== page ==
Why dashboards are so meaningful to have in the era of BigData?

Why dashboards are so meaningful to have in the era of BigData?
bigdata dashboard

‘Dashboard’ is a buzzword we have been hearing over the past decade. Now it is making its way to our mobile phones and tablets. Whether you want to track your fitness or product sales there are dashboards that can help you keep an eye on what is happening in each context.

Why dashboards exist?

Dashboards make it easy to consume data and comprehend its meaning quickly and easily.
Dashboards serve many different purposes from monitoring performance in real-time, setting business strategy for the next quarter, track the performance of marketing campaigns conducted over the period of time.

Lets see why dashboards are crucial.

1. Dashboards saves analysis time drastically

The need to analyse data as soon as it arrives is increasing. Especially, when we have more and more devices such as IoTs and sensors that are generating data at phenomenal rate. Browsing through huge piles of logs or spreadsheets can no more help you analyse huge amount of data.

For example, website logs grow quickly as you receive more visitors. Identifying which specific pages of the websites are visited the most by browsing weblogs is way more difficult then just visualizing it on a dashboard.

2. At a glance real-time monitoring

Dashboards are important to reveal information on timely manner so you can take the advantage or be saved from any business losses.

Opportunity that has appeared and will not last longer
For example, a customer visiting your retail store just after visiting your website to look at product reviews before buying a product. If you can leverage this opportunity by tracking customer activity over multiple-channels you can increase customer loyalty by offering them coupons just time.

Alarming fall of an important KPIs that need immediate attention
For example, network performance monitoring KPI that is showing that certain parts of the network is down needs immediate attention.

3. Historical analysis & data mining

At times comparing current situation with historic point in time is important for the business. In such situations, your dashboards must provide historic view along with current status of KPIs. For example, same day last year.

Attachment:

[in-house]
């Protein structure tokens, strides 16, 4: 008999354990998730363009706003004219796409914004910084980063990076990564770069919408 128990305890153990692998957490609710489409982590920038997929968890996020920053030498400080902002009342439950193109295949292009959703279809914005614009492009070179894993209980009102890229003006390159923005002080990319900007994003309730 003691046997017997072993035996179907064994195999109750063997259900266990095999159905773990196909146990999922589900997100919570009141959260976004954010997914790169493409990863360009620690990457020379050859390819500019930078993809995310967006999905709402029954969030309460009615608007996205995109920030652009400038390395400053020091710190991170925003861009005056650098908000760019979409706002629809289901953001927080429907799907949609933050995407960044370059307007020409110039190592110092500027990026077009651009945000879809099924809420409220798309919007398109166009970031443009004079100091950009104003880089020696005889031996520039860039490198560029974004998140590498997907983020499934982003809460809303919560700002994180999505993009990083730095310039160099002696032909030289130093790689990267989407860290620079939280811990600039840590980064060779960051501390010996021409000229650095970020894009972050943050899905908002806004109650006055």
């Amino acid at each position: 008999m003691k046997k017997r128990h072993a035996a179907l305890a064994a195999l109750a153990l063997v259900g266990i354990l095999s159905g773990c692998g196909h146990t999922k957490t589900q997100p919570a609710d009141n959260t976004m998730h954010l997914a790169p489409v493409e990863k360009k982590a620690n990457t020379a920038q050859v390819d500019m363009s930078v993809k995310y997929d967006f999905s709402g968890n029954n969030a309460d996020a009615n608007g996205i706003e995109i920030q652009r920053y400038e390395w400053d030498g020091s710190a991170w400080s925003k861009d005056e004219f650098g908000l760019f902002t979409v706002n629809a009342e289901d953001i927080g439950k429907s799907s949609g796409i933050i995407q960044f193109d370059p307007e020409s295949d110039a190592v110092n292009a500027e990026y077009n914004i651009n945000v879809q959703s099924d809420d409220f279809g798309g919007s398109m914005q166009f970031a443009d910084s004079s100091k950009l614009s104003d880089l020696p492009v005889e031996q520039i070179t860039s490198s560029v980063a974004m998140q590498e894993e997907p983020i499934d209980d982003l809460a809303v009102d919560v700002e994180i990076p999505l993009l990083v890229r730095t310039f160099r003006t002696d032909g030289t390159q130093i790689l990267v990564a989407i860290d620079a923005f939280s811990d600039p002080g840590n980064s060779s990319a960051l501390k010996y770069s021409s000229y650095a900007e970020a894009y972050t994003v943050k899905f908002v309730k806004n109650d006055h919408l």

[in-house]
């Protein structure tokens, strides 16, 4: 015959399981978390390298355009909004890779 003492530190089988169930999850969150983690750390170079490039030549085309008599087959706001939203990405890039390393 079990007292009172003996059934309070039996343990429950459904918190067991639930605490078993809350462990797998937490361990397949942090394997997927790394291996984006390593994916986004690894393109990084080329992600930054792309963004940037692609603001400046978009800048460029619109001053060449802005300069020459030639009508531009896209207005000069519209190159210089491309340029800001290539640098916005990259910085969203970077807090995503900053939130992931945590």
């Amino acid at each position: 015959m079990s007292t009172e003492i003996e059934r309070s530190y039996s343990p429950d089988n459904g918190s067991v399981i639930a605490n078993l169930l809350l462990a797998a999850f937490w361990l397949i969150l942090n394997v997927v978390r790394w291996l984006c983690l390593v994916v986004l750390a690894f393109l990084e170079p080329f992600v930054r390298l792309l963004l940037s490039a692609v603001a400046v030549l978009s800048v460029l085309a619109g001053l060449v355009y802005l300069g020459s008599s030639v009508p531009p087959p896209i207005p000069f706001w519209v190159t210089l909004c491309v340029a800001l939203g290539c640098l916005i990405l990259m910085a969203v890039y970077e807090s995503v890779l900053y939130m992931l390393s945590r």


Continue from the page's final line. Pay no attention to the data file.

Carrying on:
For example, knowing how was ‘the product sale’ performing last year during specific month as compared to current year may make sense to understand the benefits of resources that are added this year.

4. Discovering unknown insights- answer questions never asked for

In the era of big data, most applications have to deal with data that is scattered across different silos and need to correlate them in order to find patterns or trends in their overall data. Dashboards that are backed by big data technologies make it possible to identify these patterns and trends in data at a glance.
For example, a healthcare application my need to look-up huge datasets with ‘foods and its nutrient value’ and map it with individual patient’s daily food intake. It may also require to keep track of the patient’s illness history along with the patient’s exercise routine. Dashboard for such application may merge variety of data and presentation it in on a single screen.

Today’s advanced visualisation technologies are smart enough to handle high dimensional huge amount of data and provide either exploratory or explanatory dashboard to comprehend and consume the bigdata.

Krishna Meet is a technical writer and UX designer having core interest in analytical dashboard designing. Majority of her career span was into tech-writing. However, she thrives by intersecting multiple skill-sets : DITA documentation, script writing for tech-videos, business analysis, and UX design. She is a voracious reader and possesses Masters degree in Computer Science. Her interest in agile methodologies and user-centered design has landed her a techno-functional role at Brevitaz.

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